Society updates best-practice guide for conveyancers
By Monidipa Fouzder
The Law Society has updated a guide outlining conveyancers’ obligations to reflect changes in the property sector such as the Court of Appeal’s decision in Dreamvar, as well as proposed leasehold reforms and transparency rules.
The 2019 protocol, which comes into force on 19 August, replaces the 2011 edition. It must be followed by members accredited under the Society’s Conveyancing Quality Scheme.
Chancery Lane says it has reduced the number of steps that make up the following stages: instructions; submitting a contract; prior to exchange of contracts; exchange of contracts; completion; and post-completion.
The steps that need to be taken at each stage when acting for the seller or buyer are outlined alongside each other.
Under regulatory requirements, the protocol states that the seller’s solicitor must provide an estimate of fees and disbursements, client care/retainer information, terms and conditions, make clients aware of fraud risks and the methods for avoiding them, and consider whether other tax advice may be relevant. The buyer’s solicitor must also quantify and explain non-optional disbursements such as Land Registry fees and stamp duty, and explain other disbursements and provide estimates, such as environmental reports.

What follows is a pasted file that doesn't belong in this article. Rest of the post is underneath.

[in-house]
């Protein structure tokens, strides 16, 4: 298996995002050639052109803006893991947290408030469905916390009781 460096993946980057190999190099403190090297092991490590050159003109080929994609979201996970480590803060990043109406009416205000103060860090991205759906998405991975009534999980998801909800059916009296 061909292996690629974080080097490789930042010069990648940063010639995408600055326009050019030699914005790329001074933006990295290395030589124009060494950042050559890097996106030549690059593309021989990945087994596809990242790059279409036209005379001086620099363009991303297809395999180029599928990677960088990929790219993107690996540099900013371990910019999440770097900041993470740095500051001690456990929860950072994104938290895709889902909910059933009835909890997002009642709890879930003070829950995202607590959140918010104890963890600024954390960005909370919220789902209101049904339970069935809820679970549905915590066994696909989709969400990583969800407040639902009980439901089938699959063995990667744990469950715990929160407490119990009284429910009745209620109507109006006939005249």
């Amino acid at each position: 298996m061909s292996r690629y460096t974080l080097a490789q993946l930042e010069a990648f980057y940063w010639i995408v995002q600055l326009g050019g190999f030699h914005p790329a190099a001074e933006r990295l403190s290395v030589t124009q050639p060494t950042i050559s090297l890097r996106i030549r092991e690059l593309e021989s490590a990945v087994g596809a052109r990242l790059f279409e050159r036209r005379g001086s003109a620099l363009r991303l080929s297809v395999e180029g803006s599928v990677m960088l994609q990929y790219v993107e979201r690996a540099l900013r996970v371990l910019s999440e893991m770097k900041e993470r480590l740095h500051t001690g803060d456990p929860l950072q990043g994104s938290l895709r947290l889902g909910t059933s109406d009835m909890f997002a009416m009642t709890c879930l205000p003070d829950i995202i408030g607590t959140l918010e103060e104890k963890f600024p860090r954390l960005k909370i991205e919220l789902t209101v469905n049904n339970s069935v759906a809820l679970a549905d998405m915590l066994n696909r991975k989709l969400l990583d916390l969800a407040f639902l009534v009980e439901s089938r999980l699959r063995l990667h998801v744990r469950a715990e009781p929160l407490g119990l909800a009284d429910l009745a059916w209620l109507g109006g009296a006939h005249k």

On client identity and verification, the buyer’s solicitor must be satisfied that the seller’s conveyancer will give the undertakings for completion in the Law Society Code for Completion by Post.
Contract bundles can be emailed but each document must be a separately identifiable attachment or uploaded individually. On leasehold properties, the buyer’s solicitor is told to ensure that the client is aware of the difference between freehold and leasehold ownership.
Buyers’ solicitors are told to raise only specific additional enquiries required to clarify issues arising from submitted documents or that are relevant to the title. Indiscriminate use of ‘standard’ additional enquiries could breach the protocol. Sellers’ solicitors are told to beware how bank details are submitted.
Simon Davis, Law Society president, said: ‘The protocol is a tool which helps conveyancing solicitors to achieve most effectively the transfer of residential property. It aims to provide consistency across transactions and improve efficiency. It has been adapted to ensure continued relevance for practitioners. This includes the new Law Society Code for Completion prepared following the Court of Appeal decision in Dreamvar.’
(Courtesy: Law Society Gazette)